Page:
170. Curt Hanson, United States of America
171. MICHAEL HARTMAN, United States of America
172. Harvey Hnatiuk, United States of America
173. David Houghland MD, United States of America
174. Timothy Kearney, United States of America
175. Marvin Langston, United States of America
176. Ted Laskaris, United States of America
177. Robert R. Lerma, United States of America
178. Robert McCarter, United States of America
179. James McGough, United States of America
180. Linda Mckenzie, United States of America
181. Aaron McKissack, United States of America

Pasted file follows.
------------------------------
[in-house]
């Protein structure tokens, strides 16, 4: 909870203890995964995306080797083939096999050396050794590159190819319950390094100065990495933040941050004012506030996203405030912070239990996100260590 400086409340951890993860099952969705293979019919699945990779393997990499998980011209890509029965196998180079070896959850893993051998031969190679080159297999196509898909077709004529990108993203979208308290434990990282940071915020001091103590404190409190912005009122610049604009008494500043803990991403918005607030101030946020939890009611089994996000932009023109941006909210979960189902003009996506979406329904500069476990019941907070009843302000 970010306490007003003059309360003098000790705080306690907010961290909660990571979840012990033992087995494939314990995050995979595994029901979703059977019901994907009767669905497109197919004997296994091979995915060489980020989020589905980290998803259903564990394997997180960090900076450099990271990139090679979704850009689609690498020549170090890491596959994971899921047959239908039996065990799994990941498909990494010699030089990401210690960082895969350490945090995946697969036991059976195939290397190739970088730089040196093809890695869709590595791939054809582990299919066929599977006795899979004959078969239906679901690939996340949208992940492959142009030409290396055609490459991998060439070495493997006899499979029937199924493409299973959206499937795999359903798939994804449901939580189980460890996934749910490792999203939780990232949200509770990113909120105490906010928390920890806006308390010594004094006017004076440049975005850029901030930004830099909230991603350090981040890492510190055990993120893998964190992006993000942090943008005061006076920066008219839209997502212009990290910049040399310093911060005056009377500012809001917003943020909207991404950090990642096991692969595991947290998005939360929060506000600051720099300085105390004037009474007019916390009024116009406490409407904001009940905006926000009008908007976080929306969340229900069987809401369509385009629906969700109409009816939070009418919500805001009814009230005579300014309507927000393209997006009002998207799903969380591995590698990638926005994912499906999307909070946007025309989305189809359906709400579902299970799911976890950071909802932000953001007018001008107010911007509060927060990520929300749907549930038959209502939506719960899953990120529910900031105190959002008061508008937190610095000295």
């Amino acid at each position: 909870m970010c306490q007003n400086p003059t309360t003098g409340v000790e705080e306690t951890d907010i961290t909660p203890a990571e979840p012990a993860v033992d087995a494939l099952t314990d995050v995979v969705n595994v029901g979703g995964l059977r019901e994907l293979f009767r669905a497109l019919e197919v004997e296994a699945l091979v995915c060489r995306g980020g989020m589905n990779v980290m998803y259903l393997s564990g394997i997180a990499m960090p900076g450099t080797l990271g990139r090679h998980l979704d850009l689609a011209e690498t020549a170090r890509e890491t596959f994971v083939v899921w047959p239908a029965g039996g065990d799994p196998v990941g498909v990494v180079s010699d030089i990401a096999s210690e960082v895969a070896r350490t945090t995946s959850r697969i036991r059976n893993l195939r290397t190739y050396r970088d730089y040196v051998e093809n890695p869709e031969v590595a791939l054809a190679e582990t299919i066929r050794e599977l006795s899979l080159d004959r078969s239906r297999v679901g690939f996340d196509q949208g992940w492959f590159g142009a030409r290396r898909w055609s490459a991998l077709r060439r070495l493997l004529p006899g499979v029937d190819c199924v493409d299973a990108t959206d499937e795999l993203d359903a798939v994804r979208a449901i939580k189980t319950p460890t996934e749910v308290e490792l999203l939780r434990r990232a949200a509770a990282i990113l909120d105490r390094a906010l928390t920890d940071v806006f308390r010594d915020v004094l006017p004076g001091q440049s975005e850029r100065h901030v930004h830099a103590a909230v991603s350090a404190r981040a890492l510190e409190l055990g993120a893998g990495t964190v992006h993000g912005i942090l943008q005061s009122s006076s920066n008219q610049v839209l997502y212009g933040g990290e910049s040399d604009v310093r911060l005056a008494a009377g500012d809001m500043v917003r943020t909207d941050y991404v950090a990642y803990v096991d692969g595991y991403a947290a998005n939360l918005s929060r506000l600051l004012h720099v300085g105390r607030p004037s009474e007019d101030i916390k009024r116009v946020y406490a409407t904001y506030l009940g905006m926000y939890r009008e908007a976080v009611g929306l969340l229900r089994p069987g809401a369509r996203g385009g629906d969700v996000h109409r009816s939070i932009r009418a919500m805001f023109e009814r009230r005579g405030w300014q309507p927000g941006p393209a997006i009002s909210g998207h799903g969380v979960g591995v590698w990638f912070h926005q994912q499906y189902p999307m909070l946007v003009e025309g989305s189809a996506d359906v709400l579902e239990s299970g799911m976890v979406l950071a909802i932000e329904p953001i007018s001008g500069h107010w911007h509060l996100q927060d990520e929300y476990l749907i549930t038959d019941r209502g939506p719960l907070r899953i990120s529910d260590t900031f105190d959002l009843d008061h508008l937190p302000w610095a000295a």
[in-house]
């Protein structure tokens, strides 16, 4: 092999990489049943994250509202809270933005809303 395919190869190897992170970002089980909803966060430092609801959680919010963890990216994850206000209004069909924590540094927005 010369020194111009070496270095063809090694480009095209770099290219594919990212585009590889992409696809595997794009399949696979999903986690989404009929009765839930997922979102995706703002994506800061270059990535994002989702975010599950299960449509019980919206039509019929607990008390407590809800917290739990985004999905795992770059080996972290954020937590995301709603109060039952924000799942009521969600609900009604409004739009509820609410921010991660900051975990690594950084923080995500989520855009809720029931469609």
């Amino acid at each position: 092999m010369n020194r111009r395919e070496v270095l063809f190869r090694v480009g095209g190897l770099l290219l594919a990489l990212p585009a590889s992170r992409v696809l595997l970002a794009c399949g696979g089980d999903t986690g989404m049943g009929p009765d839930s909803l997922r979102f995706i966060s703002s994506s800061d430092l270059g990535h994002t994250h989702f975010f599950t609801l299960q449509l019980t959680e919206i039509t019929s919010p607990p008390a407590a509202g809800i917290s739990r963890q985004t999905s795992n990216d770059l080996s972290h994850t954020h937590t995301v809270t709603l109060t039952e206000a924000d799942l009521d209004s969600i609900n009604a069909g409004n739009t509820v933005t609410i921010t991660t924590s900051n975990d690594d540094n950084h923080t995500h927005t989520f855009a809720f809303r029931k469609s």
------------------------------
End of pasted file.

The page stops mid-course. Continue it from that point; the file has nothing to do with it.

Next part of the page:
182. Geoffrey McNiven, United States of America
183. Jim Medlar, United States of America
184. Ed Meyer, United States of America
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188. Arnold Nordeng, United States of America
189. Naomi Nye, United States of America
190. Jeffery Osborn, United States of America
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198. Charles G. Sandell DMD, United States of America
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200. Marina Shea, United States of America
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203. James Spence MD FACP FCCP, United States of America
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208. Jeffrey Tschida, United States of America